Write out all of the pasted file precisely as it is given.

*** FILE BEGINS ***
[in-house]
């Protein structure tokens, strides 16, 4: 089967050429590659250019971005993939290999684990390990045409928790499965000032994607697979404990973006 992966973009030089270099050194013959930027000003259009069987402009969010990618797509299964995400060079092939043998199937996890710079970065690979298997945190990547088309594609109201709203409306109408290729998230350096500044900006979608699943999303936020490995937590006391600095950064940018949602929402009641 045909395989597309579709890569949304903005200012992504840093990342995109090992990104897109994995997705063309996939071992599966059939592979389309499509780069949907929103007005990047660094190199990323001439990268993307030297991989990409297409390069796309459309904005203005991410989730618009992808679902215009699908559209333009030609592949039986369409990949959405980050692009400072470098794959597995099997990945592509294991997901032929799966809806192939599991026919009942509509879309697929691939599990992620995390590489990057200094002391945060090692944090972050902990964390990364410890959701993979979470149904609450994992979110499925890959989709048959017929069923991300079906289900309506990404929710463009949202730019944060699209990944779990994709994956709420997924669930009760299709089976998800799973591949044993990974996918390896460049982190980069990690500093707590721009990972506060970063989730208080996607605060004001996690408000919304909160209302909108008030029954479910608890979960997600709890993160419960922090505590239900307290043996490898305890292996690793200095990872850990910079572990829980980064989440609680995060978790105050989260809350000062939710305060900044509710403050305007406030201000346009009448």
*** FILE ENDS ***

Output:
[in-house]
């Protein structure tokens, strides 16, 4: 089967050429590659250019971005993939290999684990390990045409928790499965000032994607697979404990973006 992966973009030089270099050194013959930027000003259009069987402009969010990618797509299964995400060079092939043998199937996890710079970065690979298997945190990547088309594609109201709203409306109408290729998230350096500044900006979608699943999303936020490995937590006391600095950064940018949602929402009641 045909395989597309579709890569949304903005200012992504840093990342995109090992990104897109994995997705063309996939071992599966059939592979389309499509780069949907929103007005990047660094190199990323001439990268993307030297991989990409297409390069796309459309904005203005991410989730618009992808679902215009699908559209333009030609592949039986369409990949959405980050692009400072470098794959597995099997990945592509294991997901032929799966809806192939599991026919009942509509879309697929691939599990992620995390590489990057200094002391945060090692944090972050902990964390990364410890959701993979979470149904609450994992979110499925890959989709048959017929069923991300079906289900309506990404929710463009949202730019944060699209990944779990994709994956709420997924669930009760299709089976998800799973591949044993990974996918390896460049982190980069990690500093707590721009990972506060970063989730208080996607605060004001996690408000919304909160209302909108008030029954479910608890979960997600709890993160419960922090505590239900307290043996490898305890292996690793200095990872850990910079572990829980980064989440609680995060978790105050989260809350000062939710305060900044509710403050305007406030201000346009009448």